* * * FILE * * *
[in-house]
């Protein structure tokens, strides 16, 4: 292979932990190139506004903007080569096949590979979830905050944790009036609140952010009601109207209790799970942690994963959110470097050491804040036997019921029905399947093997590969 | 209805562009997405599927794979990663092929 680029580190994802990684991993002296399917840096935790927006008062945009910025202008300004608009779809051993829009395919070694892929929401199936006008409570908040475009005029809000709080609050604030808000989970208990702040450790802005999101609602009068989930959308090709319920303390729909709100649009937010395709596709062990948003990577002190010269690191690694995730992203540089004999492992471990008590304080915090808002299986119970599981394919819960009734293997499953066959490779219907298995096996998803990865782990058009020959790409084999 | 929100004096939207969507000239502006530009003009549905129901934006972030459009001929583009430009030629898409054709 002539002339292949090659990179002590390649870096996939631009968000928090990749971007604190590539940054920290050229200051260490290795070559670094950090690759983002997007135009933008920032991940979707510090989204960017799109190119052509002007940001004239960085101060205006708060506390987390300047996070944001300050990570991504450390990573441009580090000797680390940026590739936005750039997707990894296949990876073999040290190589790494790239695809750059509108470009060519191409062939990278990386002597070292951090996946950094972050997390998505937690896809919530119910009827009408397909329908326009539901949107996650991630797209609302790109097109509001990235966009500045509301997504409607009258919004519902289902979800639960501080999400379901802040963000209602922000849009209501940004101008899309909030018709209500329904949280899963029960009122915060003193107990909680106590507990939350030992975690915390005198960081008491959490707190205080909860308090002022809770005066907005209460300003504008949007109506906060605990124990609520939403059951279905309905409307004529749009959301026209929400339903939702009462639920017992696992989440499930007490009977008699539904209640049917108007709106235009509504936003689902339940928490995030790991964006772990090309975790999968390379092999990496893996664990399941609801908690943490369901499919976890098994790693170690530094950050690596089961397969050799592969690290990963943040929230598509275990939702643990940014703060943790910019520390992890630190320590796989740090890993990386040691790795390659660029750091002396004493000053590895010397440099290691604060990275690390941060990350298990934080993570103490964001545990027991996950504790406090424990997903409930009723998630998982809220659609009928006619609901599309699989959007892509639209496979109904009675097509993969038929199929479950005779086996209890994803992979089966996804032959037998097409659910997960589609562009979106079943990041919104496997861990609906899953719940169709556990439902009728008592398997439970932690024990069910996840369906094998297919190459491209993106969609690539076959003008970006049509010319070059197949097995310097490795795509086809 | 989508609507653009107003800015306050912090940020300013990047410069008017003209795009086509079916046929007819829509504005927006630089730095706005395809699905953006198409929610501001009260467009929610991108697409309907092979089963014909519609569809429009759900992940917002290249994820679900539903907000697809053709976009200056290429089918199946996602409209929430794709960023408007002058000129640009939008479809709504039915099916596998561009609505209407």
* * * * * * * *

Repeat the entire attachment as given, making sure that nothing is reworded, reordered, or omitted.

[in-house]
């Protein structure tokens, strides 16, 4: 292979932990190139506004903007080569096949590979979830905050944790009036609140952010009601109207209790799970942690994963959110470097050491804040036997019921029905399947093997590969 | 209805562009997405599927794979990663092929 680029580190994802990684991993002296399917840096935790927006008062945009910025202008300004608009779809051993829009395919070694892929929401199936006008409570908040475009005029809000709080609050604030808000989970208990702040450790802005999101609602009068989930959308090709319920303390729909709100649009937010395709596709062990948003990577002190010269690191690694995730992203540089004999492992471990008590304080915090808002299986119970599981394919819960009734293997499953066959490779219907298995096996998803990865782990058009020959790409084999 | 929100004096939207969507000239502006530009003009549905129901934006972030459009001929583009430009030629898409054709 002539002339292949090659990179002590390649870096996939631009968000928090990749971007604190590539940054920290050229200051260490290795070559670094950090690759983002997007135009933008920032991940979707510090989204960017799109190119052509002007940001004239960085101060205006708060506390987390300047996070944001300050990570991504450390990573441009580090000797680390940026590739936005750039997707990894296949990876073999040290190589790494790239695809750059509108470009060519191409062939990278990386002597070292951090996946950094972050997390998505937690896809919530119910009827009408397909329908326009539901949107996650991630797209609302790109097109509001990235966009500045509301997504409607009258919004519902289902979800639960501080999400379901802040963000209602922000849009209501940004101008899309909030018709209500329904949280899963029960009122915060003193107990909680106590507990939350030992975690915390005198960081008491959490707190205080909860308090002022809770005066907005209460300003504008949007109506906060605990124990609520939403059951279905309905409307004529749009959301026209929400339903939702009462639920017992696992989440499930007490009977008699539904209640049917108007709106235009509504936003689902339940928490995030790991964006772990090309975790999968390379092999990496893996664990399941609801908690943490369901499919976890098994790693170690530094950050690596089961397969050799592969690290990963943040929230598509275990939702643990940014703060943790910019520390992890630190320590796989740090890993990386040691790795390659660029750091002396004493000053590895010397440099290691604060990275690390941060990350298990934080993570103490964001545990027991996950504790406090424990997903409930009723998630998982809220659609009928006619609901599309699989959007892509639209496979109904009675097509993969038929199929479950005779086996209890994803992979089966996804032959037998097409659910997960589609562009979106079943990041919104496997861990609906899953719940169709556990439902009728008592398997439970932690024990069910996840369906094998297919190459491209993106969609690539076959003008970006049509010319070059197949097995310097490795795509086809 | 989508609507653009107003800015306050912090940020300013990047410069008017003209795009086509079916046929007819829509504005927006630089730095706005395809699905953006198409929610501001009260467009929610991108697409309907092979089963014909519609569809429009759900992940917002290249994820679900539903907000697809053709976009200056290429089918199946996602409209929430794709960023408007002058000129640009939008479809709504039915099916596998561009609505209407």